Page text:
Upon your walls, O Jerusalem,
I have posted sentinels;
all day and all night
they shall never be silent.
You who remind the Lord,
take no rest,
and give him no rest
until he establishes Jerusalem
and makes it renowned throughout the earth.
The Lord has sworn by his right hand
and by his mighty arm:
I will not again give your grain
to be food for your enemies,
and foreigners shall not drink the wine
for which you have laboured;
but those who garner it shall eat it
and praise the Lord,
and those who gather it shall drink it
in my holy courts.
Go through, go through the gates,
prepare the way for the people;
build up, build up the highway,
clear it of stones,
lift up an ensign over the peoples.
The Lord has proclaimed
to the end of the earth:
Say to daughter Zion,
‘See, your salvation comes;
his reward is with him,
and his recompense before him.’
They shall be called, ‘The Holy People,
The Redeemed of the Lord’;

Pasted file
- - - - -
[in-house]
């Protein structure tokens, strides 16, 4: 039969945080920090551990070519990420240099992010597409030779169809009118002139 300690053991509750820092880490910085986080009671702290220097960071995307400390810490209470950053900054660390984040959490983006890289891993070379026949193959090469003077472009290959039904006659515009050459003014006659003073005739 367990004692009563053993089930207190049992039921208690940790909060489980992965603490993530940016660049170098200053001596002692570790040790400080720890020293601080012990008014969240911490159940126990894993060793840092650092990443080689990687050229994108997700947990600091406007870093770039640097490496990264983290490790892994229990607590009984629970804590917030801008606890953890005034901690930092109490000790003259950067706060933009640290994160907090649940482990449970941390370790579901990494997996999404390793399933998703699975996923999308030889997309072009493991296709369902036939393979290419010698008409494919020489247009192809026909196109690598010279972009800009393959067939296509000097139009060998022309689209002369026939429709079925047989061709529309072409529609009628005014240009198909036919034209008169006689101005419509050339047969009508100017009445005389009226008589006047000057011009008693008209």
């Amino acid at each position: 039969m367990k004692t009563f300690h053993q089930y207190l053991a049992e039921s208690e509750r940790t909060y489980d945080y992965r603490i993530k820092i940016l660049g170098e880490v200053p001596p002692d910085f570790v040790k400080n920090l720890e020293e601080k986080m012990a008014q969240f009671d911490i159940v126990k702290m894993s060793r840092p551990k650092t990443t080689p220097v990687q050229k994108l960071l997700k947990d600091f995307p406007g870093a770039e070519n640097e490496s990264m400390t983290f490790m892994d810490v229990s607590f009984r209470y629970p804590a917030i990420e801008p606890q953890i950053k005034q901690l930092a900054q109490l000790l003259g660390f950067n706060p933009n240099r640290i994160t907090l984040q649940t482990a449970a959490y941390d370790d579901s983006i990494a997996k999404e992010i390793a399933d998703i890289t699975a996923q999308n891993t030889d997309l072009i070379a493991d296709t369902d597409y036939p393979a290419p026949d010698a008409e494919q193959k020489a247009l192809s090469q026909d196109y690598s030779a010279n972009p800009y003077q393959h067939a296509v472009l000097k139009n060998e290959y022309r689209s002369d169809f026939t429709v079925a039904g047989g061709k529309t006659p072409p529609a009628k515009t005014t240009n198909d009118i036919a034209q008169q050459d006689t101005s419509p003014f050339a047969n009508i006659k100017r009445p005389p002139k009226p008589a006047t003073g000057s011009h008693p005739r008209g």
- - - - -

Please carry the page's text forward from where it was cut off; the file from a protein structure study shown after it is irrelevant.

and you shall be called, ‘Sought Out,
A City Not Forsaken.’
This particular passage brings us into a glimpse of the life of the Israelites. They’re crying out to God to hear them. To listen to their prayer. To remember. And to respond. I am always amazed at their raw honesty in their cries for help. It’s definitely not a sugar-coated plea but very candid and sincere. In the midst of their cries, they aren’t certain that God will respond.
But as Isaiah tells us, it is with a prophetic hope that they believe God is listening, does remember and will answer their prayers. In fact, verse 10 tells us that God will pave the way for them as they seek God’s response.
As we find ourselves in this season of waiting and expectation, we can come honestly and candidly before God, crying out with whatever we carry that is weighing us down. This passage reminds us that just as the people of God called out from the rooftops and believed that God would respond to their cries, we may also believe that as we wait—whatever it is that we are waiting for—we can find hope and are not forsaken.